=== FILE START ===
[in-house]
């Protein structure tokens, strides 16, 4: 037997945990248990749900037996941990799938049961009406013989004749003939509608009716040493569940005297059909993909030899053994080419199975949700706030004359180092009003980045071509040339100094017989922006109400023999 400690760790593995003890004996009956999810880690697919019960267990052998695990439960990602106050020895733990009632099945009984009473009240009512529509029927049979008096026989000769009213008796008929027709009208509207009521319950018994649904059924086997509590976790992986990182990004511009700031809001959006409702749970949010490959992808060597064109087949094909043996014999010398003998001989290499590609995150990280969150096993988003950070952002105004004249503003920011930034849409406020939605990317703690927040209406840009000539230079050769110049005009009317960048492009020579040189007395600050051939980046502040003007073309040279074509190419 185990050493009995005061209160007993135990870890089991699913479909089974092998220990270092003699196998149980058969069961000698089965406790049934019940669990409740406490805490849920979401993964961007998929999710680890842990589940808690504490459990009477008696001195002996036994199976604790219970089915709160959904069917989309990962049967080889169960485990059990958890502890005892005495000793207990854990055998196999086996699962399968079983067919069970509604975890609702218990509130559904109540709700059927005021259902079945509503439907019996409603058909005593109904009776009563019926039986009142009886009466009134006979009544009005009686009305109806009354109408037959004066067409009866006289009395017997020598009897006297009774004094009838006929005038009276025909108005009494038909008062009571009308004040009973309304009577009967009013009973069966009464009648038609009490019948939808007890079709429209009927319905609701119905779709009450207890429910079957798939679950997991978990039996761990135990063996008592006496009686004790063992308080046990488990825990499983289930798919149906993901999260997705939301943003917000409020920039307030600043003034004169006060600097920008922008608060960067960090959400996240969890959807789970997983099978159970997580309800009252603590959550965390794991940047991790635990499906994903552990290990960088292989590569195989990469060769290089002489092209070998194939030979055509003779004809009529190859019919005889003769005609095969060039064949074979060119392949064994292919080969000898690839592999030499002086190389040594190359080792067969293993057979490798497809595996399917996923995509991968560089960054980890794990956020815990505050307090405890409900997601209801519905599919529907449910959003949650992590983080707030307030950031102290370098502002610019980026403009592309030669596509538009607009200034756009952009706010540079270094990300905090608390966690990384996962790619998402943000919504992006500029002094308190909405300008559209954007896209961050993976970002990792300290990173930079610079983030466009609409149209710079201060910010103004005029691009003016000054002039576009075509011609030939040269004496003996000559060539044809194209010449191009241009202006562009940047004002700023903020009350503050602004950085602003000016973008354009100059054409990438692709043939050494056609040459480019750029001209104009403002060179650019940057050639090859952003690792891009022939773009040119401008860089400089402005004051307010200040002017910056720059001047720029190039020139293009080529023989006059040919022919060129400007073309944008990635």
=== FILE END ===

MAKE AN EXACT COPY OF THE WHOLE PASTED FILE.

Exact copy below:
[in-house]
């Protein structure tokens, strides 16, 4: 037997945990248990749900037996941990799938049961009406013989004749003939509608009716040493569940005297059909993909030899053994080419199975949700706030004359180092009003980045071509040339100094017989922006109400023999 400690760790593995003890004996009956999810880690697919019960267990052998695990439960990602106050020895733990009632099945009984009473009240009512529509029927049979008096026989000769009213008796008929027709009208509207009521319950018994649904059924086997509590976790992986990182990004511009700031809001959006409702749970949010490959992808060597064109087949094909043996014999010398003998001989290499590609995150990280969150096993988003950070952002105004004249503003920011930034849409406020939605990317703690927040209406840009000539230079050769110049005009009317960048492009020579040189007395600050051939980046502040003007073309040279074509190419 185990050493009995005061209160007993135990870890089991699913479909089974092998220990270092003699196998149980058969069961000698089965406790049934019940669990409740406490805490849920979401993964961007998929999710680890842990589940808690504490459990009477008696001195002996036994199976604790219970089915709160959904069917989309990962049967080889169960485990059990958890502890005892005495000793207990854990055998196999086996699962399968079983067919069970509604975890609702218990509130559904109540709700059927005021259902079945509503439907019996409603058909005593109904009776009563019926039986009142009886009466009134006979009544009005009686009305109806009354109408037959004066067409009866006289009395017997020598009897006297009774004094009838006929005038009276025909108005009494038909008062009571009308004040009973309304009577009967009013009973069966009464009648038609009490019948939808007890079709429209009927319905609701119905779709009450207890429910079957798939679950997991978990039996761990135990063996008592006496009686004790063992308080046990488990825990499983289930798919149906993901999260997705939301943003917000409020920039307030600043003034004169006060600097920008922008608060960067960090959400996240969890959807789970997983099978159970997580309800009252603590959550965390794991940047991790635990499906994903552990290990960088292989590569195989990469060769290089002489092209070998194939030979055509003779004809009529190859019919005889003769005609095969060039064949074979060119392949064994292919080969000898690839592999030499002086190389040594190359080792067969293993057979490798497809595996399917996923995509991968560089960054980890794990956020815990505050307090405890409900997601209801519905599919529907449910959003949650992590983080707030307030950031102290370098502002610019980026403009592309030669596509538009607009200034756009952009706010540079270094990300905090608390966690990384996962790619998402943000919504992006500029002094308190909405300008559209954007896209961050993976970002990792300290990173930079610079983030466009609409149209710079201060910010103004005029691009003016000054002039576009075509011609030939040269004496003996000559060539044809194209010449191009241009202006562009940047004002700023903020009350503050602004950085602003000016973008354009100059054409990438692709043939050494056609040459480019750029001209104009403002060179650019940057050639090859952003690792891009022939773009040119401008860089400089402005004051307010200040002017910056720059001047720029190039020139293009080529023989006059040919022919060129400007073309944008990635």